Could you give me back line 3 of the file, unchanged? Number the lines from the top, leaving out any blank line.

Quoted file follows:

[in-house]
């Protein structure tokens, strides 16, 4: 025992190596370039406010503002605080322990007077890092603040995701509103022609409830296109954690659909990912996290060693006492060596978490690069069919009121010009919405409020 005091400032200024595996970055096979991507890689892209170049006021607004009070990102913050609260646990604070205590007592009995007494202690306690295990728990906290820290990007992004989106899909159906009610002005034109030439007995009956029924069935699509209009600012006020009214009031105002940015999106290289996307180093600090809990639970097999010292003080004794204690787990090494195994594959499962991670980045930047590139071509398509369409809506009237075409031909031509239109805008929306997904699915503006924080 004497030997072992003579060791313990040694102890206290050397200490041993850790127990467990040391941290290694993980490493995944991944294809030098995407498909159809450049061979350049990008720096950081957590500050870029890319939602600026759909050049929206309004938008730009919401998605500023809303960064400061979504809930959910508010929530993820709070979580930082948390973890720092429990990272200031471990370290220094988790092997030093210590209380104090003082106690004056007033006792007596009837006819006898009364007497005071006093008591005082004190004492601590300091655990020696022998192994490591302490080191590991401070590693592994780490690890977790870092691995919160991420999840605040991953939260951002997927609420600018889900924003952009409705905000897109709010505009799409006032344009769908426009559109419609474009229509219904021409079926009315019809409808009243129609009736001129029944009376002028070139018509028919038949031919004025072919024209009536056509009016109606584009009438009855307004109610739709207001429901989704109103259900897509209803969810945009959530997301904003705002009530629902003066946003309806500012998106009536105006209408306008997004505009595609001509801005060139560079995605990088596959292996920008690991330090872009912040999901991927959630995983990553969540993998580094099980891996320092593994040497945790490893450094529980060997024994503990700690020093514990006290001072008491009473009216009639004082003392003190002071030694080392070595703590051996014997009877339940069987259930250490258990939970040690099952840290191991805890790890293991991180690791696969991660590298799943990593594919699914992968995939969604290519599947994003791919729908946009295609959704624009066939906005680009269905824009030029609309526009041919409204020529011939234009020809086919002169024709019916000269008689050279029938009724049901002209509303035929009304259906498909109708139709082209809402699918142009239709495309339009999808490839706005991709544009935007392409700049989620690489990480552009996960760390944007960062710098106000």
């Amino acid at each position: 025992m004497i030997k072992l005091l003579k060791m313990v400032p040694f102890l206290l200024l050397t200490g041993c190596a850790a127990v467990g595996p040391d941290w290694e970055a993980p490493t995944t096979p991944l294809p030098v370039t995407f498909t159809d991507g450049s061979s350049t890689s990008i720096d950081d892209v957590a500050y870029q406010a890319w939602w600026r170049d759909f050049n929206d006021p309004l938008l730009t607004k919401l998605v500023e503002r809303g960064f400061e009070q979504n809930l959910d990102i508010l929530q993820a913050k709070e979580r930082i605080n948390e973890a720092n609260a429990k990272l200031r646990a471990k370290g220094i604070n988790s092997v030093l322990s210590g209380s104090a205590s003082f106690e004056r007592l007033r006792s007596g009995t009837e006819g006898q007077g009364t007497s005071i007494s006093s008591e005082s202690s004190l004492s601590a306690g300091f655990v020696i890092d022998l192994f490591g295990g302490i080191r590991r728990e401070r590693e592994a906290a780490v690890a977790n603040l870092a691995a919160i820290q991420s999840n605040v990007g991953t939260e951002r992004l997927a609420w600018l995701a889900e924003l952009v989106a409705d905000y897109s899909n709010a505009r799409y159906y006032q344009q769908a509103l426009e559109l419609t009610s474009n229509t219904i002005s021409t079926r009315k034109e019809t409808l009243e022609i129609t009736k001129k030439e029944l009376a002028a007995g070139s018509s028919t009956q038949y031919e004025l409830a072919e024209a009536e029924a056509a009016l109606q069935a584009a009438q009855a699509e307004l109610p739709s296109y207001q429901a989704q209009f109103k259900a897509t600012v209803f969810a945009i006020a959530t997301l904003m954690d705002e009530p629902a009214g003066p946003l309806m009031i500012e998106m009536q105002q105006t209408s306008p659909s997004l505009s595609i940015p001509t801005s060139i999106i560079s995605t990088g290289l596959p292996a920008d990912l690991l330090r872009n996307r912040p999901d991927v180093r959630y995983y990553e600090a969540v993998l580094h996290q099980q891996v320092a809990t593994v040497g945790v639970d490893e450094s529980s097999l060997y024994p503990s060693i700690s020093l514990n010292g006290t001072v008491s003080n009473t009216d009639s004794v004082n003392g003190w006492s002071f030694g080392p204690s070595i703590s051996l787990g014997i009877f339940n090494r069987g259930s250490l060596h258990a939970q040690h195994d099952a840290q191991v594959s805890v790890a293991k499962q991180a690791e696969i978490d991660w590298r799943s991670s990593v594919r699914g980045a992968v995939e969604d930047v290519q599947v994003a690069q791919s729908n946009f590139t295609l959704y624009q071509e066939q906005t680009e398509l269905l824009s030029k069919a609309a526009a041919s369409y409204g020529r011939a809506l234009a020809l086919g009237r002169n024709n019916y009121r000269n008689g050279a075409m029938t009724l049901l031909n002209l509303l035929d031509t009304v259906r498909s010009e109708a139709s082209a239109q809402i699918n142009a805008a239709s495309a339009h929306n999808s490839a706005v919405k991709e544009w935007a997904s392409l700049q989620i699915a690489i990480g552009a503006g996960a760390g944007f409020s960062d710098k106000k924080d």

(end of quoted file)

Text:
């Amino acid at each position: 025992m004497i030997k072992l005091l003579k060791m313990v400032p040694f102890l206290l200024l050397t200490g041993c190596a850790a127990v467990g595996p040391d941290w290694e970055a993980p490493t995944t096979p991944l294809p030098v370039t995407f498909t159809d991507g450049s061979s350049t890689s990008i720096d950081d892209v957590a500050y870029q406010a890319w939602w600026r170049d759909f050049n929206d006021p309004l938008l730009t607004k919401l998605v500023e503002r809303g960064f400061e009070q979504n809930l959910d990102i508010l929530q993820a913050k709070e979580r930082i605080n948390e973890a720092n609260a429990k990272l200031r646990a471990k370290g220094i604070n988790s092997v030093l322990s210590g209380s104090a205590s003082f106690e004056r007592l007033r006792s007596g009995t009837e006819g006898q007077g009364t007497s005071i007494s006093s008591e005082s202690s004190l004492s601590a306690g300091f655990v020696i890092d022998l192994f490591g295990g302490i080191r590991r728990e401070r590693e592994a906290a780490v690890a977790n603040l870092a691995a919160i820290q991420s999840n605040v990007g991953t939260e951002r992004l997927a609420w600018l995701a889900e924003l952009v989106a409705d905000y897109s899909n709010a505009r799409y159906y006032q344009q769908a509103l426009e559109l419609t009610s474009n229509t219904i002005s021409t079926r009315k034109e019809t409808l009243e022609i129609t009736k001129k030439e029944l009376a002028a007995g070139s018509s028919t009956q038949y031919e004025l409830a072919e024209a009536e029924a056509a009016l109606q069935a584009a009438q009855a699509e307004l109610p739709s296109y207001q429901a989704q209009f109103k259900a897509t600012v209803f969810a945009i006020a959530t997301l904003m954690d705002e009530p629902a009214g003066p946003l309806m009031i500012e998106m009536q105002q105006t209408s306008p659909s997004l505009s595609i940015p001509t801005s060139i999106i560079s995605t990088g290289l596959p292996a920008d990912l690991l330090r872009n996307r912040p999901d991927v180093r959630y995983y990553e600090a969540v993998l580094h996290q099980q891996v320092a809990t593994v040497g945790v639970d490893e450094s529980s097999l060997y024994p503990s060693i700690s020093l514990n010292g006290t001072v008491s003080n009473t009216d009639s004794v004082n003392g003190w006492s002071f030694g080392p204690s070595i703590s051996l787990g014997i009877f339940n090494r069987g259930s250490l060596h258990a939970q040690h195994d099952a840290q191991v594959s805890v790890a293991k499962q991180a690791e696969i978490d991660w590298r799943s991670s990593v594919r699914g980045a992968v995939e969604d930047v290519q599947v994003a690069q791919s729908n946009f590139t295609l959704y624009q071509e066939q906005t680009e398509l269905l824009s030029k069919a609309a526009a041919s369409y409204g020529r011939a809506l234009a020809l086919g009237r002169n024709n019916y009121r000269n008689g050279a075409m029938t009724l049901l031909n002209l509303l035929d031509t009304v259906r498909s010009e109708a139709s082209a239109q809402i699918n142009a805008a239709s495309a339009h929306n999808s490839a706005v919405k991709e544009w935007a997904s392409l700049q989620i699915a690489i990480g552009a503006g996960a760390g944007f409020s960062d710098k106000k924080d």